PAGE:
Anze Kopitar

What will the Kings do without Anze Kopitar?

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Injuries are all a part of the game in hockey, and dealing with season-altering ones are never easy to deal with. We’ve seen the Pittsburgh Penguins do an extremely great job of handling the losses of Sidney Crosby and Evgeni Malkin this season and now the Los Angeles Kings will have to do without their top offensive threat Anze Kopitar.

Kopitar’s broken ankle suffered in yesterday’s game against Colorado has him on the shelf for at least the next six weeks which puts him out for the rest of the season and for most of the playoffs. The Kings have to find ways to keep winning to get themselves into the playoffs but how do you replace your best scorer? The Kings will have to do it with what they’ve already got and hope their current lineup can step up their play. Rich Hammond of L.A. Kings Insider shows us what the Kings lines looked like without Kopitar against Colorado.

Penner-Handzus-Moller
Smyth-Lewis-Brown
Ponikarovsky-Stoll-Simmonds
Clifford-Richardson-(double-shifted winger)

The Kings are playing without 22-goal scorer Justin Williams as well as he’s out with a dislocated shoulder, an injury that when he does return could be re-aggravated suddenly and without much effort needed for it to happen. Ideally, the Kings would look for Andrei Loktionov to come up and try to supply the offense needed. The problem there is that he was hurt playing in the AHL and is unable to be called up.

Instead, the Kings might have to either plug in enforcer Kevin Westgarth on the fourth line or use a seventh defenseman in that role. That’s not the most encouraging situation to be in. Instead, the Kings are going to have to hope that guys like Jarrett Stoll and Michal Handzus can step up in their play at center and perhaps get youngsters Trevor Lewis and Oscar Moller to emerge with more ice time.

There’s no doubt that veterans like Dustin Brown and Ryan Smyth need to step up their games and shoulder the burden of carrying the offense, but the Kings could try to take a page out of Penguins coach Dan Bylsma’s book. With the losses the Pens have had, they’ve adapted their style into a much more aggressive forecheck and tightened things up defensively to the point the once run and gun Pens are almost boring to watch. Kings coach Terry Murray always stresses strict defensively tough play and we can certainly expect more of that from them now.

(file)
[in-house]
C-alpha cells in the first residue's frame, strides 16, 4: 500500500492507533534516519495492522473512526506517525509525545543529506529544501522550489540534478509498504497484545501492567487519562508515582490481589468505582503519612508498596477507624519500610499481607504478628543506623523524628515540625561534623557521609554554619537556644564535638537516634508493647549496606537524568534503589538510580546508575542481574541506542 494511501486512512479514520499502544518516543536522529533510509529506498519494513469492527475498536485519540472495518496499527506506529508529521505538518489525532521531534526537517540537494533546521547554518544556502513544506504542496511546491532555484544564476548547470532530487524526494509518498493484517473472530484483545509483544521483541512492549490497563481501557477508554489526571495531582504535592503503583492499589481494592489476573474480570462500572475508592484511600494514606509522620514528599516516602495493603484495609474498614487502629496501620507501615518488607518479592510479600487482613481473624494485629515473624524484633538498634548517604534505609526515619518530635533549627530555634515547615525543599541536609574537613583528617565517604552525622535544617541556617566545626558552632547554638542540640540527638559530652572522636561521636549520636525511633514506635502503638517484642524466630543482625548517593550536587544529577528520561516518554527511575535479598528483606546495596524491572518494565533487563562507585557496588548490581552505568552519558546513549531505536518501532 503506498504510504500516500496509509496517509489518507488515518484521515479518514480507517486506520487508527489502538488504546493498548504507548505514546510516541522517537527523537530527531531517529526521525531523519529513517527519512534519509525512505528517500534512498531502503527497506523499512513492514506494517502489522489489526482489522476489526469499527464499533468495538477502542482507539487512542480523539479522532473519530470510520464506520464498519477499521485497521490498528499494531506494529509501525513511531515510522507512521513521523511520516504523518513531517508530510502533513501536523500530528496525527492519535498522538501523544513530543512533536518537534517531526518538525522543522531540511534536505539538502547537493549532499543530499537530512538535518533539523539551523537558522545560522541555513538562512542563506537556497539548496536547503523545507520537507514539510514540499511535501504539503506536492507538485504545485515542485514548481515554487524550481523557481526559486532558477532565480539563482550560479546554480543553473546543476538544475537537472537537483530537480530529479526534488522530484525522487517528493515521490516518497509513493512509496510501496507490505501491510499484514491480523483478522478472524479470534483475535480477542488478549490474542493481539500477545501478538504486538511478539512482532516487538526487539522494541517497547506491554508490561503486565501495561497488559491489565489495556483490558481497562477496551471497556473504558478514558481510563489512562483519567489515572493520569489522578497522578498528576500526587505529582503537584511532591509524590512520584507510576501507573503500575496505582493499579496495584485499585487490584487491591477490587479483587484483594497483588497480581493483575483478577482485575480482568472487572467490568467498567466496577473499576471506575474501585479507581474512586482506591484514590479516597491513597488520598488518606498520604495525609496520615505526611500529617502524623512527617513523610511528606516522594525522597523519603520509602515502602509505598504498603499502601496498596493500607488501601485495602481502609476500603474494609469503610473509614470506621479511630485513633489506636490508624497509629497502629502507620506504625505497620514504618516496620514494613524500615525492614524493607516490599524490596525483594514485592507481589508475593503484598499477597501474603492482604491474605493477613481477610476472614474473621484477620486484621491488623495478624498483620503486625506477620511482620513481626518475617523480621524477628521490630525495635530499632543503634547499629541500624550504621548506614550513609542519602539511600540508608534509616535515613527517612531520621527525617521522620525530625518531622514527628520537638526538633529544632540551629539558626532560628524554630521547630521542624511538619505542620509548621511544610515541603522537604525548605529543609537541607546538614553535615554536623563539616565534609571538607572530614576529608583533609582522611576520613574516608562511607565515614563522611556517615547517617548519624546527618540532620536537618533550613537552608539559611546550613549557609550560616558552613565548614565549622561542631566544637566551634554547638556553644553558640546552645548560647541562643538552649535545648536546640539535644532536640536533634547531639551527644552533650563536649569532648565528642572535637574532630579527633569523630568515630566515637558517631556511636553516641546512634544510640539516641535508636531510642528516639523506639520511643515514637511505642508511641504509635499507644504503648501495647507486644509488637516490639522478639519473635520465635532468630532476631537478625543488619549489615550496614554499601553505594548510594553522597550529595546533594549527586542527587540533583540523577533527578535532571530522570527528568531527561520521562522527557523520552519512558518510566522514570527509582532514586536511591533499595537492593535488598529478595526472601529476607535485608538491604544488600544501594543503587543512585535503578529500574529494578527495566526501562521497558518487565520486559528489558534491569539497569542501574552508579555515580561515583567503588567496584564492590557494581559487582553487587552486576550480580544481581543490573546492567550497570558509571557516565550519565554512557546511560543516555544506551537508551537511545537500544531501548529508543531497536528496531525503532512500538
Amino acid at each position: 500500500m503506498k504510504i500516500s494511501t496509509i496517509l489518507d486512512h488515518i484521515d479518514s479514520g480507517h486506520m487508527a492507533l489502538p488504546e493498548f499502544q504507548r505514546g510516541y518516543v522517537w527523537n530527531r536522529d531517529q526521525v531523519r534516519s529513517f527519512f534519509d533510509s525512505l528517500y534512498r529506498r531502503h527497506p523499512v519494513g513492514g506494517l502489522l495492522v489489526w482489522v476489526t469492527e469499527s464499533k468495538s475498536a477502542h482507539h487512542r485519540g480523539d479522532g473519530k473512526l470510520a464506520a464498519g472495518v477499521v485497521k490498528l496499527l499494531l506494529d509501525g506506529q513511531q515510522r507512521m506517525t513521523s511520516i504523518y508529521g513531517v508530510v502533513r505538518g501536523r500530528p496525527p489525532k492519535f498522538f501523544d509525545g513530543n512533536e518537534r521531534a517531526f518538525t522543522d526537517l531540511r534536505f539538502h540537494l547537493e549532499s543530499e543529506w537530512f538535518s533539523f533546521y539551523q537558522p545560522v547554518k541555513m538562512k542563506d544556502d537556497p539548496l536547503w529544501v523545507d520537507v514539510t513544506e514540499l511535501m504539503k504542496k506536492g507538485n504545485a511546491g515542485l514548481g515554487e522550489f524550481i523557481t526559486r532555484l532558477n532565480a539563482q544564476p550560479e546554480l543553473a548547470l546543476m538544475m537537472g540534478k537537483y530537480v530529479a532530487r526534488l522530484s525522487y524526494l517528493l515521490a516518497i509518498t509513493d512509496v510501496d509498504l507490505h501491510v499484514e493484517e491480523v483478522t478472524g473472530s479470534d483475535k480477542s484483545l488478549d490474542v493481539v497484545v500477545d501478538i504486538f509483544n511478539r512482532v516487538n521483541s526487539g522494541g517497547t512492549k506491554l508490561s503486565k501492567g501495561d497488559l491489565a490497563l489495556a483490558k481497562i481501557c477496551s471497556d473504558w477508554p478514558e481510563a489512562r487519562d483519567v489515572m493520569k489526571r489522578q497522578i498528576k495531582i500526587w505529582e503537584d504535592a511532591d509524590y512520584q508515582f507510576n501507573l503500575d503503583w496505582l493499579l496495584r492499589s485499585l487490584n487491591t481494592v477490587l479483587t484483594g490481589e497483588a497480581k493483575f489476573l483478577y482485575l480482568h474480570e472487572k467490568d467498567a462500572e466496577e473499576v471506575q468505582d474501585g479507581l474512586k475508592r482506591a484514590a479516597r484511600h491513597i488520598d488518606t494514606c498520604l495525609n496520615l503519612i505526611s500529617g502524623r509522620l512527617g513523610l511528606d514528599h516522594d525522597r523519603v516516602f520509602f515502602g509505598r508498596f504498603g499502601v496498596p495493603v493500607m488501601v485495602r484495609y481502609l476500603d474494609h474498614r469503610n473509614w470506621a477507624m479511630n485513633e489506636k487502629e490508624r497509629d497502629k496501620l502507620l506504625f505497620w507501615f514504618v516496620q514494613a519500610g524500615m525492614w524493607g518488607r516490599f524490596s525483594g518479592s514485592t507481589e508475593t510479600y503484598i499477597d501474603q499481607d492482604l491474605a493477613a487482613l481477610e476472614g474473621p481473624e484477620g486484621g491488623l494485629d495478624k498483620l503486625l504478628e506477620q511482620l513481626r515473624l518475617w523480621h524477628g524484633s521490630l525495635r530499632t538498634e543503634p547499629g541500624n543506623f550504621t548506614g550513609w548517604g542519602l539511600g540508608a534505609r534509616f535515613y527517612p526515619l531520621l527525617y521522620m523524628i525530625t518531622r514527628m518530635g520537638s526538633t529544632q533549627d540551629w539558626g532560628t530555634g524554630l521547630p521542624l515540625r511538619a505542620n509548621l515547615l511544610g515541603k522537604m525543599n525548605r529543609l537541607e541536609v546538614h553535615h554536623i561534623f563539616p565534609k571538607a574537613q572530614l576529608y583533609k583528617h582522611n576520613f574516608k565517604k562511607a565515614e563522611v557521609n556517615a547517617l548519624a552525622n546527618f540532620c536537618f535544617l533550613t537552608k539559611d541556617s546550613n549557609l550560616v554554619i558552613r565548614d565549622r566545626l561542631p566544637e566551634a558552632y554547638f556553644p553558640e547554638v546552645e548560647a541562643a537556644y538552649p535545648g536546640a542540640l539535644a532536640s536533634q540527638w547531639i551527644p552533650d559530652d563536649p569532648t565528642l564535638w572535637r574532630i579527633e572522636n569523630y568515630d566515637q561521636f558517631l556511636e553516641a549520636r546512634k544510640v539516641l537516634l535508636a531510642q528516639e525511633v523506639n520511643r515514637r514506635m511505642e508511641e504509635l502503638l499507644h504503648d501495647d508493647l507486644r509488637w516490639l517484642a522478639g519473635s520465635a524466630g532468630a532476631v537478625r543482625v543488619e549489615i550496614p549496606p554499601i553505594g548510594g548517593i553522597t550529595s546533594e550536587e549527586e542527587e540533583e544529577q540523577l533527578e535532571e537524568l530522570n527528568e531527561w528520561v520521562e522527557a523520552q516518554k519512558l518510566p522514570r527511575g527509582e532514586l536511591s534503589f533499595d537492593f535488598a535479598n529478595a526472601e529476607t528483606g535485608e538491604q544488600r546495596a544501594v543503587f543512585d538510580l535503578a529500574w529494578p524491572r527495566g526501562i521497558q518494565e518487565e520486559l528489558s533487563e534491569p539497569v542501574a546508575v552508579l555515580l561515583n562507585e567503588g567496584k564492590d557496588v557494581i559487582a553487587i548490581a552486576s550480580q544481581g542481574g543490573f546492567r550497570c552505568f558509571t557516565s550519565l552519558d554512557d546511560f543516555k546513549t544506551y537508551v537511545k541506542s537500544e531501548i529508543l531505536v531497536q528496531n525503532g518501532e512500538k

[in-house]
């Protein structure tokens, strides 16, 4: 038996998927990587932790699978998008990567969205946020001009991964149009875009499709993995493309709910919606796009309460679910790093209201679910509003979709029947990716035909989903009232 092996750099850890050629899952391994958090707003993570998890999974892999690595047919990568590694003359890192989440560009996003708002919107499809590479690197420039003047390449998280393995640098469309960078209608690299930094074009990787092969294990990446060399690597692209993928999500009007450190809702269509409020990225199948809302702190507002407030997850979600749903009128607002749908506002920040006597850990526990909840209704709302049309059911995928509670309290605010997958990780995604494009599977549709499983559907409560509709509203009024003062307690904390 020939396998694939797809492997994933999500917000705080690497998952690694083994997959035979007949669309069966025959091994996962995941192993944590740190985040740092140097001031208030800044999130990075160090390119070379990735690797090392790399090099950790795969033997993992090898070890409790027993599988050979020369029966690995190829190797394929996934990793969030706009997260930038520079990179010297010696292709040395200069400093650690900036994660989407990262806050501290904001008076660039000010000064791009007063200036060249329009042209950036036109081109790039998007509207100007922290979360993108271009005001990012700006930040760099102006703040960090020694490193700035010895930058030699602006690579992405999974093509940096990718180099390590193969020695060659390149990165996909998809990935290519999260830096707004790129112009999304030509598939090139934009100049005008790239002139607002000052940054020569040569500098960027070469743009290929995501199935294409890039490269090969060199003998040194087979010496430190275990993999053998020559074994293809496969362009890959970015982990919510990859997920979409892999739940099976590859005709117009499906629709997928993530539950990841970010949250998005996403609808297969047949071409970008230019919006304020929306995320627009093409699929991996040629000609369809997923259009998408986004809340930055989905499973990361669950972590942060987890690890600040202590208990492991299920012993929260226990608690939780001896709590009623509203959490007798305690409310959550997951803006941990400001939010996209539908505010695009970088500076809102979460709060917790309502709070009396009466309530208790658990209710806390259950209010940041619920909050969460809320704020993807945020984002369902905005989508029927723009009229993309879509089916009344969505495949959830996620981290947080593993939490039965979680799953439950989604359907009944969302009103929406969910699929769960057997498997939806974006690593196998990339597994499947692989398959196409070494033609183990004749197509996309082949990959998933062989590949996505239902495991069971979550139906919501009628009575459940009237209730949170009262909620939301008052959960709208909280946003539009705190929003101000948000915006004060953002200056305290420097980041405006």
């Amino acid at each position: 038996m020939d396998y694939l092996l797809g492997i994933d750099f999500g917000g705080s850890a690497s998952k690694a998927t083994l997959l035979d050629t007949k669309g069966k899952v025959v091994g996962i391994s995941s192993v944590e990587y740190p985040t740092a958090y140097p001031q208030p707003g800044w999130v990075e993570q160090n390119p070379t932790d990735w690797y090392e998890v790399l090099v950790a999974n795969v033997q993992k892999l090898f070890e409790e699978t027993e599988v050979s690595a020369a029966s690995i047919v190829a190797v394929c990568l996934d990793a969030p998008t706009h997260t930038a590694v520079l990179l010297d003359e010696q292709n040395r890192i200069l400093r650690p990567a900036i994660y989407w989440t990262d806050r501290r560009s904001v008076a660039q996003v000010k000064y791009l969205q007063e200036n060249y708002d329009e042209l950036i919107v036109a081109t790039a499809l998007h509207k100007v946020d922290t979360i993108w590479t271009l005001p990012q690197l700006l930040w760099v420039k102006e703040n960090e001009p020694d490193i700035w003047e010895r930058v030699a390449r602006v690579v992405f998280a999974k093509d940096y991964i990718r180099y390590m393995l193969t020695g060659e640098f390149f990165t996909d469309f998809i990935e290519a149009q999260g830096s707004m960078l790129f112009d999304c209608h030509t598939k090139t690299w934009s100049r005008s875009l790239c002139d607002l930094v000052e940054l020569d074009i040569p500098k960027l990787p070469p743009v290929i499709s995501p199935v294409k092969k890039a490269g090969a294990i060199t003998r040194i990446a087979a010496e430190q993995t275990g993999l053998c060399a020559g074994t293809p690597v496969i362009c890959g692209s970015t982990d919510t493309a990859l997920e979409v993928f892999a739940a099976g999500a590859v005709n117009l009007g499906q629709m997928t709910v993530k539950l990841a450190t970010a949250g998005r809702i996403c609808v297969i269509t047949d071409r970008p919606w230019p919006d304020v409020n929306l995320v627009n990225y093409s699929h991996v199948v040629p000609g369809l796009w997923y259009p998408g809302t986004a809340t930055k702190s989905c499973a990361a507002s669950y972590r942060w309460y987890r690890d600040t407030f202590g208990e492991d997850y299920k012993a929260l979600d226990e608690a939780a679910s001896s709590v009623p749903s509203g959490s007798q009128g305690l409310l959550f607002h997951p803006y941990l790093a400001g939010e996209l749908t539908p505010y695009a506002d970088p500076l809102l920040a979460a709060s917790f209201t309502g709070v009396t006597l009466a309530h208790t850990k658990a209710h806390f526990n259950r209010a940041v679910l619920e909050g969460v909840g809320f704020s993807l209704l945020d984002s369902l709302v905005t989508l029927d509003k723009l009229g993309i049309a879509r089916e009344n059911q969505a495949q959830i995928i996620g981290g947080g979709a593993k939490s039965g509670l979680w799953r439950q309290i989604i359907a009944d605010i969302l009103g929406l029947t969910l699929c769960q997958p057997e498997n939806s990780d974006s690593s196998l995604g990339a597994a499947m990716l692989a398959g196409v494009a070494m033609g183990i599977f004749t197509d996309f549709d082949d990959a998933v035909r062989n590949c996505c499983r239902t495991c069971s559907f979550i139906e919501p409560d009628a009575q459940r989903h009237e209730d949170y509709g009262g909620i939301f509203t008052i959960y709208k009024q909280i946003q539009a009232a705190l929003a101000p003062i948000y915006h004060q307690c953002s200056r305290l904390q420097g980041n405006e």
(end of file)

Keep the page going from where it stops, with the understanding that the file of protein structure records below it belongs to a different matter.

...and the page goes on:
Will it work for them though? It’s tough to tell because so much of the offense ran through Kopitar and while the Kings have fought some offensive inconsistency, Kopitar’s been the one consistent guy. Things can go right for the Kings and they can get hot and make a run in the playoffs, but to win the Stanley Cup, Kopitar is a necessity. If the Kings can make a deep enough run and Kopitar’s condition improves, he might just be able to help them rally to go all the way. As it is for now, the pressure shifts to captain Dustin Brown and coach Terry Murray to help keep their high hopes alive in Hollywood.

‘A good start’ — Stamkos stands out in preseason debut

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The Tampa Bay Lightning and National Hockey League unveiled the 2018 All-Star Game logo Friday.

Far more importantly for the Bolts this evening was the return of their all-star center Steven Stamkos, as he made his preseason debut in what was his first game in 10 months.

His 2016-17 season was abruptly ended in the middle of November because of a knee injury and subsequent surgery, making it the second time in four years his regular season had been disrupted by a major injury.

It may still take a while before Stamkos feels truly comfortable coming back from this injury.But his performance on Friday proved to be a very promising start for No. 91, the Bolts and their fans in Tampa Bay.

He didn’t score, but he assisted on two first period goals, including a nice set-up to linemate Nikita Kucherov, and the Lightning beat the Nashville Predators by a score of 3-1. Stamkos also received a healthy dose of ice time, playing more than 19 minutes, including 5:32 on the power play.